The sub was installed to the left of the sofa. Not only is it out of site. (A sub should be heard, not seen) but it also rumbles the sofa very nicely during action sequences! The center channel was more tricky, since it would need to be in the center of the picture, but not only for the screen, but for the 36" tube. Luckily, for the screen the fireplace had a nice ledge on it almost exactly where the fronts were mounted. The AT center came with a stand that lets you angle the center, but I actually ended up putting something under it to raise the angle to match the fronts.
For the TV I bought a second Atlantic Tech center channel and set it directly on top of the tv. I had a switch installed next to the sofa that lets me switch between the screen and tv center channels, depending on which one is in use at the time.
The screen mounting had to be the toughest part of the install. I couldn't hang wires from the ceiling because the screen wouldn't be rigid enough, and would sway back and forth when the screen came down. I ended up having a 2x4 drilled into the stone fireplace, then the screen was mounted on the 2x4.
The power was run to an upstairs bedroom and the controls for the motorized screen (Da-lite 45x80) were also installed next to the sofa.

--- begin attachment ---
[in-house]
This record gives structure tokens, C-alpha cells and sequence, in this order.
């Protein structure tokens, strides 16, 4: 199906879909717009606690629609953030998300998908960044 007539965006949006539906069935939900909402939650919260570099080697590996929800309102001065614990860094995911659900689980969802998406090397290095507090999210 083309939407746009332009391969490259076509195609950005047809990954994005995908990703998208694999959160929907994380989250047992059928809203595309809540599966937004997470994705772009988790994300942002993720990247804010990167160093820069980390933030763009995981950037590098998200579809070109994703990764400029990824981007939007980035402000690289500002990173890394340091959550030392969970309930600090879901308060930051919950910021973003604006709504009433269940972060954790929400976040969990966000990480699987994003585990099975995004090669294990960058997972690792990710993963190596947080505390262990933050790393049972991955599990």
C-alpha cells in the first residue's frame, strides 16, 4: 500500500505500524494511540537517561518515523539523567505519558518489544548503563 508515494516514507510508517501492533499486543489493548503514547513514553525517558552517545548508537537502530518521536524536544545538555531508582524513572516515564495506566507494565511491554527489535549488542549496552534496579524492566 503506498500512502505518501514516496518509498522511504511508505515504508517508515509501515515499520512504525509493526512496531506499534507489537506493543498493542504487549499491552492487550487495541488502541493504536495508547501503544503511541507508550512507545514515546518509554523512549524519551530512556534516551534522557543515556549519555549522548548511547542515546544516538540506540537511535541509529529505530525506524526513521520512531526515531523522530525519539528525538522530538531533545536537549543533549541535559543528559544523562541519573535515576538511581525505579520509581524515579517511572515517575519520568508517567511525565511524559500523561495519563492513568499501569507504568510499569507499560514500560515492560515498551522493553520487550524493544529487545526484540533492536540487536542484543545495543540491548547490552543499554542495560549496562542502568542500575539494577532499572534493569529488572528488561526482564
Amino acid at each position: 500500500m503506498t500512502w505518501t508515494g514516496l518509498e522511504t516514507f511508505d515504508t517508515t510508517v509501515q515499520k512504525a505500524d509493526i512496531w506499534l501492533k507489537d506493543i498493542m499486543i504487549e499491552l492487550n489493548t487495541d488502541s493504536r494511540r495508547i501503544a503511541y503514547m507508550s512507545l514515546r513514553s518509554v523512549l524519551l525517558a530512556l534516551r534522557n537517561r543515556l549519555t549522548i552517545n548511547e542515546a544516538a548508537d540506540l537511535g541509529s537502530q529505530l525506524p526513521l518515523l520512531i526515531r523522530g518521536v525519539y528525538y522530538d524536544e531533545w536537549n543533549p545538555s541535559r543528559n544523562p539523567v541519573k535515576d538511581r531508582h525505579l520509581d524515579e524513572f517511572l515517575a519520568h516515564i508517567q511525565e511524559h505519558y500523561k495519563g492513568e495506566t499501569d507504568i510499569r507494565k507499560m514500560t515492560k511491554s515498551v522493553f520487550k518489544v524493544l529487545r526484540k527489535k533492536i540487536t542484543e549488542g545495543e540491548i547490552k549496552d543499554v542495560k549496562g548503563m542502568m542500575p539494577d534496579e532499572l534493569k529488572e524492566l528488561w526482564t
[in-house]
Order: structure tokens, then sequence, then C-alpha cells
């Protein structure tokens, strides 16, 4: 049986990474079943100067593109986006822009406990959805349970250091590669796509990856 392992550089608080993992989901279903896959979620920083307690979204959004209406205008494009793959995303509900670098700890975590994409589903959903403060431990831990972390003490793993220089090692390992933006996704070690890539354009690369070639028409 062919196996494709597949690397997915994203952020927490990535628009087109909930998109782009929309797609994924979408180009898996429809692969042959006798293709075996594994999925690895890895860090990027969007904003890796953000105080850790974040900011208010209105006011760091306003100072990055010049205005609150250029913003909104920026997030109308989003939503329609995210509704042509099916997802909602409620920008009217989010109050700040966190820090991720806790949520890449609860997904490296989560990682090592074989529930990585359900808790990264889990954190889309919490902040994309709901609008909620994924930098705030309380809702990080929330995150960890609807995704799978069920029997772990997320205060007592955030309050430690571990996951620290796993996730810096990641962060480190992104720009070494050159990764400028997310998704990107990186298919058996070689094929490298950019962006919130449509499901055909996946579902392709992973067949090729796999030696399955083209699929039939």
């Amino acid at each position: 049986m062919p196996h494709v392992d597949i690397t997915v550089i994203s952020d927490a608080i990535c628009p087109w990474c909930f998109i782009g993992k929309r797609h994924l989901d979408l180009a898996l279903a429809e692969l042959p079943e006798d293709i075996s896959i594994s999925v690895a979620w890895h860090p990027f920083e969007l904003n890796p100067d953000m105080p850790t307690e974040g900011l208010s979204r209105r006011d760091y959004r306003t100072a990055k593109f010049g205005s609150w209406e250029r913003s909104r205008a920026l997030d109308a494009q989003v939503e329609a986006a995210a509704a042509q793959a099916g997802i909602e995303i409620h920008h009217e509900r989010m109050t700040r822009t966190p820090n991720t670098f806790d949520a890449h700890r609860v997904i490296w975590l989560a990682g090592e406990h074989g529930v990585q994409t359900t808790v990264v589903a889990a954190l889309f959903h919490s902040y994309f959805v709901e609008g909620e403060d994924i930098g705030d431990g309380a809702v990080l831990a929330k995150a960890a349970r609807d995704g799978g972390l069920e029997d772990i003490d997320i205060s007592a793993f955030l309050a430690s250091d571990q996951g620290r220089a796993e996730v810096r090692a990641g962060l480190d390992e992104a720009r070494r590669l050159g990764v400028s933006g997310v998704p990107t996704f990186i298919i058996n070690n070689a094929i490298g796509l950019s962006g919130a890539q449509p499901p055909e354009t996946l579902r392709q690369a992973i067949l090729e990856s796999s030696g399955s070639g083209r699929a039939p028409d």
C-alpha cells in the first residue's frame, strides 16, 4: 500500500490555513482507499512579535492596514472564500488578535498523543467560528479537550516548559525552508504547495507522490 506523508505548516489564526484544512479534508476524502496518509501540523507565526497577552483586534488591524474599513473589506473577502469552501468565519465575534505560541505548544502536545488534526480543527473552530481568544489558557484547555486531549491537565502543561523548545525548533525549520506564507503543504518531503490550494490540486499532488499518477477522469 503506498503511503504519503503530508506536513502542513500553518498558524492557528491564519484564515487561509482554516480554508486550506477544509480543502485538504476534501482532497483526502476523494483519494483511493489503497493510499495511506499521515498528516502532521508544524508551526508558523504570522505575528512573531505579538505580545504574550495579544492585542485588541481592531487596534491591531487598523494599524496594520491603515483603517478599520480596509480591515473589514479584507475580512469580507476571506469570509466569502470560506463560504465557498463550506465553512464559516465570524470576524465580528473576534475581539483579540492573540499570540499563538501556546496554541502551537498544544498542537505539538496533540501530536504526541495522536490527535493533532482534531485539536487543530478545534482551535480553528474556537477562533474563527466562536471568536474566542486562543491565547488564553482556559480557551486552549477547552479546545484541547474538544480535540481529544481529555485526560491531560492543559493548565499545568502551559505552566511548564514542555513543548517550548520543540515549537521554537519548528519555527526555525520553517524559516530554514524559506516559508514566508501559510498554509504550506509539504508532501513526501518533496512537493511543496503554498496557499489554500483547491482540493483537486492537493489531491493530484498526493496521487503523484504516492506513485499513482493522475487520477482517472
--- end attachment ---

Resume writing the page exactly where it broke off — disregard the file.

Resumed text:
The L300u was simply placed on a bookshelf stand directly above the viewing area. I misread the manual info, and the throw was very different than I imagined it would be, so the stand was mounted MUCH lower than I would have liked. In the future I will have it under-mounted to the bookshelf, which could then be raised about 7 feet.
The inputs to the L300u are direct, bypassing the amp switching. 50' component cable is used for the HDTV feed coming from a Comcast (Motorola) 5100 cable box. A 50' DVI cable is coming from a Bravo D1 DVD player. I can't say enough about the Bravo D1. It has an incredible picture!
This home theater gives me the best of both worlds. When I'm watching a 1pm college football game with sun blaring through the skylights I switch on the 36" tube and still enjoy surround processing, if it is available. When the sun goes down, it's showtime with an 8 foot screen with either HD or DVD sources. All the while staying in the comfort of my living room, and not having to dedicate a smaller room to home theater. The ambience of the high ceilings really give it a Cinema feel, but without the cell phones going off!
Oops, forgot to include some key information:
Denon 3300 Receiver
Replay TV 5080
Bravo D1 DVI
Panny XP30 DVD player for analog TV
Da-lite Cosmo Motorized 45x80 matte white screen
Atlantic Technology System180
Rough estimate of the project cost- - about $6000
Great home theater. Didn't have to have dedicated HT. Can watch regular TV during daytime. Wouldn't trade Atlantic Tech system for ANYTHING.
(Next time) I would definitely go with a tensioned screen. Much more expensive, but I always have wrinkles and dimples in when the screen comes down with the current Cosmo. I would undermount the projector so the stand would be mounted much higher above the viewer.
If I had unlimited funds I'd go with an HD2 PJ for better contrast. L300u is great for most material, but don't watch "Pitch Black" and expect to be impressed.